It was still a surprise to me, however, when the villain got away, because that sets up another whole movie, and I was expecting this to be the last one, on account of the rather final-sounding name. I’ve now realized they chose the name because this movie is the eighth, and “F8” sounds like “fate” in leetspeak or SMS shorthand or whatever. (Letters? Where we’re going, we don’t need letters!)
In the first act, the villain (a female super-hacker, yay) tries to make it sound like Dom isn’t really loyal to his team, he’s loyal to his sense of adventure, but that interesting ambiguity doesn’t last long. By the time we reach the climax, the villain is a boring cardboard cut-out who just stands there desperately gnashing her teeth, ranting at underlings on a comm system, and jabbing buttons on a control panel. I felt sorry for her.
Still, the set pieces and humor were wonderful, and although the movie’s reveal during the resolution was pretty far-fetched, I still found it satisfying. The movie lacks plausibility and emotional depth, but it has lots of antics involving bald dudes and cars. Box office receipts indicate that this suffices.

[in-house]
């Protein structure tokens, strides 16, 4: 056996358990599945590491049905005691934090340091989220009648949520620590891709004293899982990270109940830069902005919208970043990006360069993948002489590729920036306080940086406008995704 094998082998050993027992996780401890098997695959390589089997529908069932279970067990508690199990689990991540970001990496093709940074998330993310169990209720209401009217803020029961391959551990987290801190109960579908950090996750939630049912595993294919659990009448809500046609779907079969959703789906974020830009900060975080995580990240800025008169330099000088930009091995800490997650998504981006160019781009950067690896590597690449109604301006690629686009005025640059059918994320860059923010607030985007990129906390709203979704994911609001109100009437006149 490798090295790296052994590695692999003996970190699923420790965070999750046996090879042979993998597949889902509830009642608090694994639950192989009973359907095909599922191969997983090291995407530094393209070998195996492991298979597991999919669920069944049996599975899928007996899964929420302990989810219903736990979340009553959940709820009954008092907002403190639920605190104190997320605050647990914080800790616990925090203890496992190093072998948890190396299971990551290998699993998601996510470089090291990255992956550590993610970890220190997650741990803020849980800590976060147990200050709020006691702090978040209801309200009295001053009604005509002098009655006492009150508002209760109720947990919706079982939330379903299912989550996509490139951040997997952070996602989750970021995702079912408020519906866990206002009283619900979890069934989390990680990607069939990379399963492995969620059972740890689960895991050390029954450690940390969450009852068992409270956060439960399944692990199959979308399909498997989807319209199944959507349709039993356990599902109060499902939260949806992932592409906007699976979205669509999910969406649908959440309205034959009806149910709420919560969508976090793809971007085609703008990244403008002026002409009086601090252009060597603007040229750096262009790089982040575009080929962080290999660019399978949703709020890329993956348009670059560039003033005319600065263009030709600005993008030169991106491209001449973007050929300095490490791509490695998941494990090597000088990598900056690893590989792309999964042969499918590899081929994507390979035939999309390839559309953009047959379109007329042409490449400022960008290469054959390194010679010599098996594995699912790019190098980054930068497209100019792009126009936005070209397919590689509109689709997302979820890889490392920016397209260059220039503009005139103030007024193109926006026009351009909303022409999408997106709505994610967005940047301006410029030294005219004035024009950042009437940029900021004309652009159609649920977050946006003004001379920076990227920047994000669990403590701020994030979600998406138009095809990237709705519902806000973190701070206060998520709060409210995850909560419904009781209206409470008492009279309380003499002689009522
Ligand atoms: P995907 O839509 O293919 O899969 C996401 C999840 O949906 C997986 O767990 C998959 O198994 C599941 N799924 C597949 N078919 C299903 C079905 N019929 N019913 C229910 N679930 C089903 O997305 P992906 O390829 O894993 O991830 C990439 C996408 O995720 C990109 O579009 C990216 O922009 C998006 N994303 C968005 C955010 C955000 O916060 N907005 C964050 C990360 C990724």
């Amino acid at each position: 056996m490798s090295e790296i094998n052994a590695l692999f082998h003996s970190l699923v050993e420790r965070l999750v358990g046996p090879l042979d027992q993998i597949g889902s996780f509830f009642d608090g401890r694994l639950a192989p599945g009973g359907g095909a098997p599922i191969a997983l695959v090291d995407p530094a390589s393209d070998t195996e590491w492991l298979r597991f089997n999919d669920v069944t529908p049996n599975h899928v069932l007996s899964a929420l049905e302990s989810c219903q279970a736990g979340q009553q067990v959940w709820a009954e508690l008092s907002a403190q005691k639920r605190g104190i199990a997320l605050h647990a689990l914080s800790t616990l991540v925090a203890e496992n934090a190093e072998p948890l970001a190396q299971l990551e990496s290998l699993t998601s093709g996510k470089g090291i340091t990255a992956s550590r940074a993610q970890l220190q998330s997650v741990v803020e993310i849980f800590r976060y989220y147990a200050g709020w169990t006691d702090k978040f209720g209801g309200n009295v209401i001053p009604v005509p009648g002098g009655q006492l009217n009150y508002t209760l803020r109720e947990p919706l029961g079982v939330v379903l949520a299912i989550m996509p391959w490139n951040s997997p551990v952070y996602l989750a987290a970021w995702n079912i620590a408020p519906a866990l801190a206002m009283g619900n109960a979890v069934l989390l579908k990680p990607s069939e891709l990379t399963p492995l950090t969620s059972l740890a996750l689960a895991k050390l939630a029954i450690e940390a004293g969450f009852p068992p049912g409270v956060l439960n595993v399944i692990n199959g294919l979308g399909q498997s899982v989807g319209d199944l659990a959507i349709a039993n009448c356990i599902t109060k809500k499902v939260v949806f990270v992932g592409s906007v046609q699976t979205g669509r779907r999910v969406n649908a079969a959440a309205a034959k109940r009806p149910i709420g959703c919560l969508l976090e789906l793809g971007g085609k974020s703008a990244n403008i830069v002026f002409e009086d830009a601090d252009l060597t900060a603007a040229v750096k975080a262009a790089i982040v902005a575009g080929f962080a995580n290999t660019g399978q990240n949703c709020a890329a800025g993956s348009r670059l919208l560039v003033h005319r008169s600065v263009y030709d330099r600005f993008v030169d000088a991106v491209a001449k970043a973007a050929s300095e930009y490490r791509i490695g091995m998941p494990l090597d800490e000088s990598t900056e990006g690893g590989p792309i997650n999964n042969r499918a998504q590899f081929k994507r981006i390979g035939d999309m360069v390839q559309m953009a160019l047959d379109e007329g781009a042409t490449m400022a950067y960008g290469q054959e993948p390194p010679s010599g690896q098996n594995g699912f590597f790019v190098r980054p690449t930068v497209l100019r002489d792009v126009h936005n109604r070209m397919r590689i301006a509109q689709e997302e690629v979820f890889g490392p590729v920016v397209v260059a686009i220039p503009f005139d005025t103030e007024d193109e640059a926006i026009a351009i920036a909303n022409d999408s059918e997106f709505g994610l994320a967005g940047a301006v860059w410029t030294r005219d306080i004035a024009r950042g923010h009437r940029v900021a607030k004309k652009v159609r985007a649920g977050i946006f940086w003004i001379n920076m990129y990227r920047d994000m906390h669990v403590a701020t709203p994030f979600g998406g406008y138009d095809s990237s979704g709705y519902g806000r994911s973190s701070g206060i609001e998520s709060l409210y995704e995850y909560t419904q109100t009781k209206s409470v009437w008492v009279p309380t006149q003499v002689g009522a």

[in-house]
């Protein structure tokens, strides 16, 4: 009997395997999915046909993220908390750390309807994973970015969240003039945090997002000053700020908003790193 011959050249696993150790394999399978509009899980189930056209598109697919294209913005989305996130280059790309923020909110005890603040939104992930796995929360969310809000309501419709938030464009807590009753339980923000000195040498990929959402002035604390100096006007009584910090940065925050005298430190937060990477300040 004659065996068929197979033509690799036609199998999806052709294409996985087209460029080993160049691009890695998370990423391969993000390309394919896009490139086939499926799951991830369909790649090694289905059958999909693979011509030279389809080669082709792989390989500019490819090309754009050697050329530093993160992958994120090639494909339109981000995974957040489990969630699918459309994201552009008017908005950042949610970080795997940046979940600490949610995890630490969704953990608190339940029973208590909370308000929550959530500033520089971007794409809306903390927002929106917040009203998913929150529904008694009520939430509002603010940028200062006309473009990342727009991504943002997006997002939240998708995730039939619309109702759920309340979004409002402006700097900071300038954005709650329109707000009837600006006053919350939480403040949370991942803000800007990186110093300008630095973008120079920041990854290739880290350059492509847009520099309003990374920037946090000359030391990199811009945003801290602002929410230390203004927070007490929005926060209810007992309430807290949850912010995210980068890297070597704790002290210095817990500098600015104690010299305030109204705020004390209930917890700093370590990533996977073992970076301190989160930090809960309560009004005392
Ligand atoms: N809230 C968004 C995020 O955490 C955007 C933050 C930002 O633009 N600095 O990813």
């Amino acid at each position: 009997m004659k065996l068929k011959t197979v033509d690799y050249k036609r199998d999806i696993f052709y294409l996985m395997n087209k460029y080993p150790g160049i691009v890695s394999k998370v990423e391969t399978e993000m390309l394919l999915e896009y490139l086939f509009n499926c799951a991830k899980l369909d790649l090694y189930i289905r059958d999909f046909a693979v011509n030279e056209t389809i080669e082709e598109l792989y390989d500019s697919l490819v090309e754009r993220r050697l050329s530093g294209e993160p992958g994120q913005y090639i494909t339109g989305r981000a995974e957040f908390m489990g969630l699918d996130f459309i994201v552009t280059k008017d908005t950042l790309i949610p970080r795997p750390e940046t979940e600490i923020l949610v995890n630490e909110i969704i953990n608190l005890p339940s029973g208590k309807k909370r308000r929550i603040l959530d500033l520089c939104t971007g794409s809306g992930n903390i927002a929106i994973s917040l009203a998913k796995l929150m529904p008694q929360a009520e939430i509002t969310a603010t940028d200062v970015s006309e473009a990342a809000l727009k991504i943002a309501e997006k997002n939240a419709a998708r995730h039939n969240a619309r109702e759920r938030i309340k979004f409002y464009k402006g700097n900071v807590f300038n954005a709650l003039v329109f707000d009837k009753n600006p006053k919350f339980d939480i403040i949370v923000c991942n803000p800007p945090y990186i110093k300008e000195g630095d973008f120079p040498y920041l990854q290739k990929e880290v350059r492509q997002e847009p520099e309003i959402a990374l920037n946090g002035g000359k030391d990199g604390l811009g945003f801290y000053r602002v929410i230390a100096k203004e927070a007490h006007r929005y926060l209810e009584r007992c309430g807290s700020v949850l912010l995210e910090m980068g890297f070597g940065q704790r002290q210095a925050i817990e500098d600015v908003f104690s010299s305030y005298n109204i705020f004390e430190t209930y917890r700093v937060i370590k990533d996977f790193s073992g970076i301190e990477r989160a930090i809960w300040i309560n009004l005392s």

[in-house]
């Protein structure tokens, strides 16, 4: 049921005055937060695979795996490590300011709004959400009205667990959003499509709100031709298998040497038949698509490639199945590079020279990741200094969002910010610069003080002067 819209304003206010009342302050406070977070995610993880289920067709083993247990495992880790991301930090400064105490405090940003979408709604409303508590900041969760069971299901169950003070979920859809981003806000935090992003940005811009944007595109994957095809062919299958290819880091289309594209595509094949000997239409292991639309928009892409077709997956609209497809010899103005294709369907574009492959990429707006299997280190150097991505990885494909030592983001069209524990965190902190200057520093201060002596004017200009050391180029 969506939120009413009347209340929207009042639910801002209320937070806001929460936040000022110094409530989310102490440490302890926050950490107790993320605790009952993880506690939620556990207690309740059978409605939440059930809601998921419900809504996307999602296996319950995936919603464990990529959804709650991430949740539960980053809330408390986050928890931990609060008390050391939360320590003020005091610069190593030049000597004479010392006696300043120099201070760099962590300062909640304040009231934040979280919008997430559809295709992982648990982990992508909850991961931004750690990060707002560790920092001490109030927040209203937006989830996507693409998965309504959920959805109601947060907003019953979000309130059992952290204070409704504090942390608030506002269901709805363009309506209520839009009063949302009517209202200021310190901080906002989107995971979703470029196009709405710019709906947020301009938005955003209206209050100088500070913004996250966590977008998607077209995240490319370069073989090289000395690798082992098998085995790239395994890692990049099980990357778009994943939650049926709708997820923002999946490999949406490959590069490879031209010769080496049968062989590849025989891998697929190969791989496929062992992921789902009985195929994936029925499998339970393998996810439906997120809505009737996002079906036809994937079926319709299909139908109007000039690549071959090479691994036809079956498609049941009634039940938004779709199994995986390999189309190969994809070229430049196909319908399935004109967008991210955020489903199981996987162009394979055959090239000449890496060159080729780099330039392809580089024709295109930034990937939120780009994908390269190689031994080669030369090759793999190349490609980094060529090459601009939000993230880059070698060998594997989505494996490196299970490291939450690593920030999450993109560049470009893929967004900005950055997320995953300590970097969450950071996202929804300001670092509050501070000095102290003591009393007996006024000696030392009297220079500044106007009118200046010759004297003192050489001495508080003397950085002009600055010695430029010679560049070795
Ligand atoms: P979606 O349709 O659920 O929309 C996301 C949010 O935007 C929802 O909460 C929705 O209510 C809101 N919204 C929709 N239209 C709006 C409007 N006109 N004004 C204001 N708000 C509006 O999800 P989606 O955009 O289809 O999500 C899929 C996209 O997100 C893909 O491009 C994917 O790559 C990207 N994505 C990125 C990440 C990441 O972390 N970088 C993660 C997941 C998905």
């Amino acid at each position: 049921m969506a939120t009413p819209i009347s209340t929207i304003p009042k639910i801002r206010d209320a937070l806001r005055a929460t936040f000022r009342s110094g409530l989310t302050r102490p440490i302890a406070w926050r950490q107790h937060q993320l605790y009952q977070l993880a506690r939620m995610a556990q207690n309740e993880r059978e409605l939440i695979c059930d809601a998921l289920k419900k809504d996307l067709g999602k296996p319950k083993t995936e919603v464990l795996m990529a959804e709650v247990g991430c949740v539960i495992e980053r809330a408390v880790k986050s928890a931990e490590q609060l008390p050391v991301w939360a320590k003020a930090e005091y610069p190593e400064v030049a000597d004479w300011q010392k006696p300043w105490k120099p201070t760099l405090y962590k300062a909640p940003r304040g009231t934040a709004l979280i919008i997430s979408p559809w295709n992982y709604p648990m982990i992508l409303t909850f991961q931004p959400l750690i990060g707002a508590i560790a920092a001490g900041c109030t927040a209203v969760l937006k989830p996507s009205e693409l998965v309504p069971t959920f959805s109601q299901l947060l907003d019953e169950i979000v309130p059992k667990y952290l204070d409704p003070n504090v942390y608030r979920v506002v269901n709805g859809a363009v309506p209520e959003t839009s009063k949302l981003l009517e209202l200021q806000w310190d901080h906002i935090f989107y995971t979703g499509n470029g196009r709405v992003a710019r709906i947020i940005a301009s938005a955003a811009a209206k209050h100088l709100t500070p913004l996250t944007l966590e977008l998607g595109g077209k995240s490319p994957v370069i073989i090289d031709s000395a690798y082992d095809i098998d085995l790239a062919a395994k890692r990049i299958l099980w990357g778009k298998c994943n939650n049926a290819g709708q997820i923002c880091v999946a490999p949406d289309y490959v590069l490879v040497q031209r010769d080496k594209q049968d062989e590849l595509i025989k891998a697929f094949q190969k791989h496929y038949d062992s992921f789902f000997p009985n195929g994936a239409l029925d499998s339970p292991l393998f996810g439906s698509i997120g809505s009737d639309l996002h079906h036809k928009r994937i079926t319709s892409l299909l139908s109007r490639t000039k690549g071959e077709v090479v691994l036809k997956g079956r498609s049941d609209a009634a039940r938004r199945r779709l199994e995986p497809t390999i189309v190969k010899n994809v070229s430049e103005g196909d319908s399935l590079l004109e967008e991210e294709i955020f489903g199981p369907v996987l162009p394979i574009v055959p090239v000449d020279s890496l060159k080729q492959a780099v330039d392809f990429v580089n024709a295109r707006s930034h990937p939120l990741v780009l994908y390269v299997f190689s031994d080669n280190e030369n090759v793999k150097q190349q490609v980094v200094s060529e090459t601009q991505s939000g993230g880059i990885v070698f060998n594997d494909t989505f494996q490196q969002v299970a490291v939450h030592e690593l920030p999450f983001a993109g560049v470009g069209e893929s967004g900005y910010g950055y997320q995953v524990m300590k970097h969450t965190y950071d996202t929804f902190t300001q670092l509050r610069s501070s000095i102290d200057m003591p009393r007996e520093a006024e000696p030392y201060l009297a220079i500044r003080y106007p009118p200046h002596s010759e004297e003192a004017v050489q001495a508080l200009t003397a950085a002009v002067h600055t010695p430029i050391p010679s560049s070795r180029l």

Well, race fans… What to say about Turbo. Not a favorite. Too many characters and subplots. There are comparisons one could draw between this movie and Pixar’s Cars (2006) and the less obviously related Ratatouille (2007), and Disney’s Planes (2013)… but none of those comparisons favor Dreamworks.
Among the Dreamworks disasters, I liked Rise of the Guardians better than Turbo; I vaguely think Sinbad and El Dorado were okay; I haven’t seen Mr. Peabody & Sherman or Penguins of Madagascar.